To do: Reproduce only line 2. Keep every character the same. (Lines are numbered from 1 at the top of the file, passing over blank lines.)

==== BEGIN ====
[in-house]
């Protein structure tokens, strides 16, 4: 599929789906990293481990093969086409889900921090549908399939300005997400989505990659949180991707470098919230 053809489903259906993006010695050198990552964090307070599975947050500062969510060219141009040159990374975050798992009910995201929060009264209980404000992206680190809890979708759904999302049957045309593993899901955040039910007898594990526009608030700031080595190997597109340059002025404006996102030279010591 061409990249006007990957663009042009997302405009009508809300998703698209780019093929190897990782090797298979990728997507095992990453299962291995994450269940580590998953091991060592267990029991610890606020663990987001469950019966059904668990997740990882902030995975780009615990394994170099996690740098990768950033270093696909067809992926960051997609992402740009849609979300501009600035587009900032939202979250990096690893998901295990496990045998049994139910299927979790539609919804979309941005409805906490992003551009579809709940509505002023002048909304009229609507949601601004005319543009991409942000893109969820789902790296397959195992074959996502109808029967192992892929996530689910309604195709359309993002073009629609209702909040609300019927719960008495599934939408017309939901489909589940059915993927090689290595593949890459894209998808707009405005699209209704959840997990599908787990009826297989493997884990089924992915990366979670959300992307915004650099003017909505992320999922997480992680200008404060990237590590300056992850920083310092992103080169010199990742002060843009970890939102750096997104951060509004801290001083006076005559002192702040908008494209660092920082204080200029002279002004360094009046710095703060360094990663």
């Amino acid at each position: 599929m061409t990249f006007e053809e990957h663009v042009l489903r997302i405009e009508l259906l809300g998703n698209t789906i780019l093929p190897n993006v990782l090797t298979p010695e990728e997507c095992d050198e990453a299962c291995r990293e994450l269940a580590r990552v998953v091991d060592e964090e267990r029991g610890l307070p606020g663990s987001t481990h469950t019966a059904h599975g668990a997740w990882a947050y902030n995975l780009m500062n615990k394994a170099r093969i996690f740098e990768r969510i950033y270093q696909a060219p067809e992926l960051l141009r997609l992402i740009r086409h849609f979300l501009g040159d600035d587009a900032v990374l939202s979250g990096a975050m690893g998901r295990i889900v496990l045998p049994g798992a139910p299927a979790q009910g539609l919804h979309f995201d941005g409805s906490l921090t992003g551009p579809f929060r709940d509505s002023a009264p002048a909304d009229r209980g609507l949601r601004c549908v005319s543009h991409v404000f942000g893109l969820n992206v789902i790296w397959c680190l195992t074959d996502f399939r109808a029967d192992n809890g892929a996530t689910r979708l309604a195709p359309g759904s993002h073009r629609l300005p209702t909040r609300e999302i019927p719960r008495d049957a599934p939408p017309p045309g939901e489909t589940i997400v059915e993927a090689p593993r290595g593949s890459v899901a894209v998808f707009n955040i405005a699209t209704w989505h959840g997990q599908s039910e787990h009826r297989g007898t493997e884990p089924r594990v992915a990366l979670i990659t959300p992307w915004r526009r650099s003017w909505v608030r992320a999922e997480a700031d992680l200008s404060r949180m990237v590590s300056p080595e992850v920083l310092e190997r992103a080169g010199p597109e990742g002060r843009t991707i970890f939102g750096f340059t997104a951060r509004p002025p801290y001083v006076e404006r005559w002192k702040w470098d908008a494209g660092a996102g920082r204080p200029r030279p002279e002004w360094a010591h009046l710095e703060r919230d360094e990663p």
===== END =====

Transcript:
């Protein structure tokens, strides 16, 4: 599929789906990293481990093969086409889900921090549908399939300005997400989505990659949180991707470098919230 053809489903259906993006010695050198990552964090307070599975947050500062969510060219141009040159990374975050798992009910995201929060009264209980404000992206680190809890979708759904999302049957045309593993899901955040039910007898594990526009608030700031080595190997597109340059002025404006996102030279010591 061409990249006007990957663009042009997302405009009508809300998703698209780019093929190897990782090797298979990728997507095992990453299962291995994450269940580590998953091991060592267990029991610890606020663990987001469950019966059904668990997740990882902030995975780009615990394994170099996690740098990768950033270093696909067809992926960051997609992402740009849609979300501009600035587009900032939202979250990096690893998901295990496990045998049994139910299927979790539609919804979309941005409805906490992003551009579809709940509505002023002048909304009229609507949601601004005319543009991409942000893109969820789902790296397959195992074959996502109808029967192992892929996530689910309604195709359309993002073009629609209702909040609300019927719960008495599934939408017309939901489909589940059915993927090689290595593949890459894209998808707009405005699209209704959840997990599908787990009826297989493997884990089924992915990366979670959300992307915004650099003017909505992320999922997480992680200008404060990237590590300056992850920083310092992103080169010199990742002060843009970890939102750096997104951060509004801290001083006076005559002192702040908008494209660092920082204080200029002279002004360094009046710095703060360094990663």